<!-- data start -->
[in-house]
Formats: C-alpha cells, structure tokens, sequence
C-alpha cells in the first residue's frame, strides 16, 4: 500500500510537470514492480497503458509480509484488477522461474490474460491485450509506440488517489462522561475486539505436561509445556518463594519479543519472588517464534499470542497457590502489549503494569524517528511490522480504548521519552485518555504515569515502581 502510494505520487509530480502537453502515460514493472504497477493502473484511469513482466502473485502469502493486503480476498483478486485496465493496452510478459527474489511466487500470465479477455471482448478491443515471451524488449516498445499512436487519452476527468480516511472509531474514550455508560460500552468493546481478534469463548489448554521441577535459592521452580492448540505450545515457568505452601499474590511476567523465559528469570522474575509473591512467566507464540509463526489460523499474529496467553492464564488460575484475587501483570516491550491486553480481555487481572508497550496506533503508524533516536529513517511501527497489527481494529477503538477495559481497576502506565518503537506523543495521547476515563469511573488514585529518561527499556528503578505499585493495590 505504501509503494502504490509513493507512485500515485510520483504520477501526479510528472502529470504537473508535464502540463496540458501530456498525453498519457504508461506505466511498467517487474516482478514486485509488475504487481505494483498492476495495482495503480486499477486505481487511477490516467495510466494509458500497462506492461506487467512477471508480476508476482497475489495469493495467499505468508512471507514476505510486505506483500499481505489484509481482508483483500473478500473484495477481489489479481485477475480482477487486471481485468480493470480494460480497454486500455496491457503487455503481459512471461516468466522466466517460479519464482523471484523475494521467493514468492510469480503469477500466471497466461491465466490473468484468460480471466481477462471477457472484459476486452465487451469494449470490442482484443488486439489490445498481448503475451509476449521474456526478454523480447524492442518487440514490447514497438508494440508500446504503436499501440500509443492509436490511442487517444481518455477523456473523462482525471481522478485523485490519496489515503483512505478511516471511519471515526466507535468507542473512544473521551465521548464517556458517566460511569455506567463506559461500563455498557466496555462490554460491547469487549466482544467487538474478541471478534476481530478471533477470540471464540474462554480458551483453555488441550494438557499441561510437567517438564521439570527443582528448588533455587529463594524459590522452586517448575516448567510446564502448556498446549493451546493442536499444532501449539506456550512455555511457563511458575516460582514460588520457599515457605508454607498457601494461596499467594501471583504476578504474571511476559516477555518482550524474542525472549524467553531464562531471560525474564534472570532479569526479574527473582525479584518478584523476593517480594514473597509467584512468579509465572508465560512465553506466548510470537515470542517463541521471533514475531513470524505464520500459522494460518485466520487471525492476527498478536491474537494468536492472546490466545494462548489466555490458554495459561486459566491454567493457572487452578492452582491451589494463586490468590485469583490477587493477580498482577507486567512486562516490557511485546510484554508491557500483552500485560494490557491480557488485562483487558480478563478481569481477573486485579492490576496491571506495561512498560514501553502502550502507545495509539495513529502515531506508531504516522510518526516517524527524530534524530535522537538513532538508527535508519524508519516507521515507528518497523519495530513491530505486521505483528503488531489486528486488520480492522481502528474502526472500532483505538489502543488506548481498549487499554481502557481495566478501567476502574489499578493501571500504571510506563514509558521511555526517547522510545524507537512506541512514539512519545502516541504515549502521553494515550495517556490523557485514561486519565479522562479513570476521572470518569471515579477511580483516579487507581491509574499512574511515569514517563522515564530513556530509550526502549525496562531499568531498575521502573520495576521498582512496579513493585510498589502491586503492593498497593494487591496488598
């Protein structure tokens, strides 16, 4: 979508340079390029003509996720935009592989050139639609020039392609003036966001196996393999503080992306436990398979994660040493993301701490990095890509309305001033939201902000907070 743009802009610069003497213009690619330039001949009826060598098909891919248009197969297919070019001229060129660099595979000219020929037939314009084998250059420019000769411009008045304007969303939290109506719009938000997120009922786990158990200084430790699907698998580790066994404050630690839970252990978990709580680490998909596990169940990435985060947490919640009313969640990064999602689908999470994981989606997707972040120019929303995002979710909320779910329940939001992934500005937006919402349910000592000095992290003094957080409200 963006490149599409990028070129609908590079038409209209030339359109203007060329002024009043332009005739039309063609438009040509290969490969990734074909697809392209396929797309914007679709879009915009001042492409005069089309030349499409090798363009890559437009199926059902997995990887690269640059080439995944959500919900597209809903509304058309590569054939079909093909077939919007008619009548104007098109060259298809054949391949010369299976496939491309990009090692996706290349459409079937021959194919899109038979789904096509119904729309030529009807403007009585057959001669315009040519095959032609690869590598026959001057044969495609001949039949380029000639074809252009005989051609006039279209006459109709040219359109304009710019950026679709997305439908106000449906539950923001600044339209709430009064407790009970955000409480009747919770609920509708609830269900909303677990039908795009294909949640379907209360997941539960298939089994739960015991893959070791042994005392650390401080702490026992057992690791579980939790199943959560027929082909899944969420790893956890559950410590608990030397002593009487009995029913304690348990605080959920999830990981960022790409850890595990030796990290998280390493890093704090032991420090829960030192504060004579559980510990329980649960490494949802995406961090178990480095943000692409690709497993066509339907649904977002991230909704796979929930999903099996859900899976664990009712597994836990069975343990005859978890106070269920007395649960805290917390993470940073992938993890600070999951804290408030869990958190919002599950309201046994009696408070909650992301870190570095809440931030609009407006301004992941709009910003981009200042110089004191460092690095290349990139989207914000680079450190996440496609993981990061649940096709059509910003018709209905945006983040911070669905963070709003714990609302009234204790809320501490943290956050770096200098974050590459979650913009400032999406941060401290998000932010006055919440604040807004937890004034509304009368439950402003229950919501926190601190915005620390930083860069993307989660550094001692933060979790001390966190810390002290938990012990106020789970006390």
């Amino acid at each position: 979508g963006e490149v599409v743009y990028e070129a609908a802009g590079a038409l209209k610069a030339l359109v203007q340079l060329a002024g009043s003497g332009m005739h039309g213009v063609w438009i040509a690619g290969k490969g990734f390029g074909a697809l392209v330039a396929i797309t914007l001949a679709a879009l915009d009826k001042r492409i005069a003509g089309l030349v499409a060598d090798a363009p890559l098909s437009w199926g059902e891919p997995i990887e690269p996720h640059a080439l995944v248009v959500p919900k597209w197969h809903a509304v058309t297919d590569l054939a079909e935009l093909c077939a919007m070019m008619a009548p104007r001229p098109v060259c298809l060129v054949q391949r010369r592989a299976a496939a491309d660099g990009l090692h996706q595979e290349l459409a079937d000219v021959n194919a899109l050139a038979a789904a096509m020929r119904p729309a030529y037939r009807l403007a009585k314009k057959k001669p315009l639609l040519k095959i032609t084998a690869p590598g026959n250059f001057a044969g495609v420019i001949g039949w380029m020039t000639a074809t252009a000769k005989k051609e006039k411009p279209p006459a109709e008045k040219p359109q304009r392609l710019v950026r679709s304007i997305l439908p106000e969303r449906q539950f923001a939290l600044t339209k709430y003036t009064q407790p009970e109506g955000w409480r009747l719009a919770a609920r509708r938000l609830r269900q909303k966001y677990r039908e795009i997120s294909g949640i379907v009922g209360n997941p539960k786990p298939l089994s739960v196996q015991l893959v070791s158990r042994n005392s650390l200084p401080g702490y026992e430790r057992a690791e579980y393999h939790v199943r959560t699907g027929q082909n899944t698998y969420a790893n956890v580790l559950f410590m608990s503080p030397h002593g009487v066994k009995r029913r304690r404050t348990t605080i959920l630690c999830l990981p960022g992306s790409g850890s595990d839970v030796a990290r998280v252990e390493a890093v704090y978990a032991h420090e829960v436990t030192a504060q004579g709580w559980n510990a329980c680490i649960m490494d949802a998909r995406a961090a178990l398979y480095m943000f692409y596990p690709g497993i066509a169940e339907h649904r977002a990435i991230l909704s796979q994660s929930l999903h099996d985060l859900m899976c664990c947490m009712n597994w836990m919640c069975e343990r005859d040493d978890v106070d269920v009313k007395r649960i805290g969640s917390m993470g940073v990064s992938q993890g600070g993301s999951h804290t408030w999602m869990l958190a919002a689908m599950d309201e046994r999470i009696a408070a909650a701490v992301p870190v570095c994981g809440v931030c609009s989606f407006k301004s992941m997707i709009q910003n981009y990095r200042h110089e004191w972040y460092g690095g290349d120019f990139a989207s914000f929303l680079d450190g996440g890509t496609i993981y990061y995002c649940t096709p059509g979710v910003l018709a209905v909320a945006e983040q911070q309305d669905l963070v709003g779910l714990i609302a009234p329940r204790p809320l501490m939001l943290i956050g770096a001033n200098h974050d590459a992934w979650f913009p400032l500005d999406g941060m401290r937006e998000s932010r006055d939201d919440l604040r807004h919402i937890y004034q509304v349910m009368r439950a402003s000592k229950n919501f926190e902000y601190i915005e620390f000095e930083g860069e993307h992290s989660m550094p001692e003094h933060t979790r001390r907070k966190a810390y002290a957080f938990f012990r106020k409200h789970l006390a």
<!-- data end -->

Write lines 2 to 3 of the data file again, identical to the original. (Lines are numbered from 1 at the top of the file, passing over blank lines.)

Formats: C-alpha cells, structure tokens, sequence
C-alpha cells in the first residue's frame, strides 16, 4: 500500500510537470514492480497503458509480509484488477522461474490474460491485450509506440488517489462522561475486539505436561509445556518463594519479543519472588517464534499470542497457590502489549503494569524517528511490522480504548521519552485518555504515569515502581 502510494505520487509530480502537453502515460514493472504497477493502473484511469513482466502473485502469502493486503480476498483478486485496465493496452510478459527474489511466487500470465479477455471482448478491443515471451524488449516498445499512436487519452476527468480516511472509531474514550455508560460500552468493546481478534469463548489448554521441577535459592521452580492448540505450545515457568505452601499474590511476567523465559528469570522474575509473591512467566507464540509463526489460523499474529496467553492464564488460575484475587501483570516491550491486553480481555487481572508497550496506533503508524533516536529513517511501527497489527481494529477503538477495559481497576502506565518503537506523543495521547476515563469511573488514585529518561527499556528503578505499585493495590 505504501509503494502504490509513493507512485500515485510520483504520477501526479510528472502529470504537473508535464502540463496540458501530456498525453498519457504508461506505466511498467517487474516482478514486485509488475504487481505494483498492476495495482495503480486499477486505481487511477490516467495510466494509458500497462506492461506487467512477471508480476508476482497475489495469493495467499505468508512471507514476505510486505506483500499481505489484509481482508483483500473478500473484495477481489489479481485477475480482477487486471481485468480493470480494460480497454486500455496491457503487455503481459512471461516468466522466466517460479519464482523471484523475494521467493514468492510469480503469477500466471497466461491465466490473468484468460480471466481477462471477457472484459476486452465487451469494449470490442482484443488486439489490445498481448503475451509476449521474456526478454523480447524492442518487440514490447514497438508494440508500446504503436499501440500509443492509436490511442487517444481518455477523456473523462482525471481522478485523485490519496489515503483512505478511516471511519471515526466507535468507542473512544473521551465521548464517556458517566460511569455506567463506559461500563455498557466496555462490554460491547469487549466482544467487538474478541471478534476481530478471533477470540471464540474462554480458551483453555488441550494438557499441561510437567517438564521439570527443582528448588533455587529463594524459590522452586517448575516448567510446564502448556498446549493451546493442536499444532501449539506456550512455555511457563511458575516460582514460588520457599515457605508454607498457601494461596499467594501471583504476578504474571511476559516477555518482550524474542525472549524467553531464562531471560525474564534472570532479569526479574527473582525479584518478584523476593517480594514473597509467584512468579509465572508465560512465553506466548510470537515470542517463541521471533514475531513470524505464520500459522494460518485466520487471525492476527498478536491474537494468536492472546490466545494462548489466555490458554495459561486459566491454567493457572487452578492452582491451589494463586490468590485469583490477587493477580498482577507486567512486562516490557511485546510484554508491557500483552500485560494490557491480557488485562483487558480478563478481569481477573486485579492490576496491571506495561512498560514501553502502550502507545495509539495513529502515531506508531504516522510518526516517524527524530534524530535522537538513532538508527535508519524508519516507521515507528518497523519495530513491530505486521505483528503488531489486528486488520480492522481502528474502526472500532483505538489502543488506548481498549487499554481502557481495566478501567476502574489499578493501571500504571510506563514509558521511555526517547522510545524507537512506541512514539512519545502516541504515549502521553494515550495517556490523557485514561486519565479522562479513570476521572470518569471515579477511580483516579487507581491509574499512574511515569514517563522515564530513556530509550526502549525496562531499568531498575521502573520495576521498582512496579513493585510498589502491586503492593498497593494487591496488598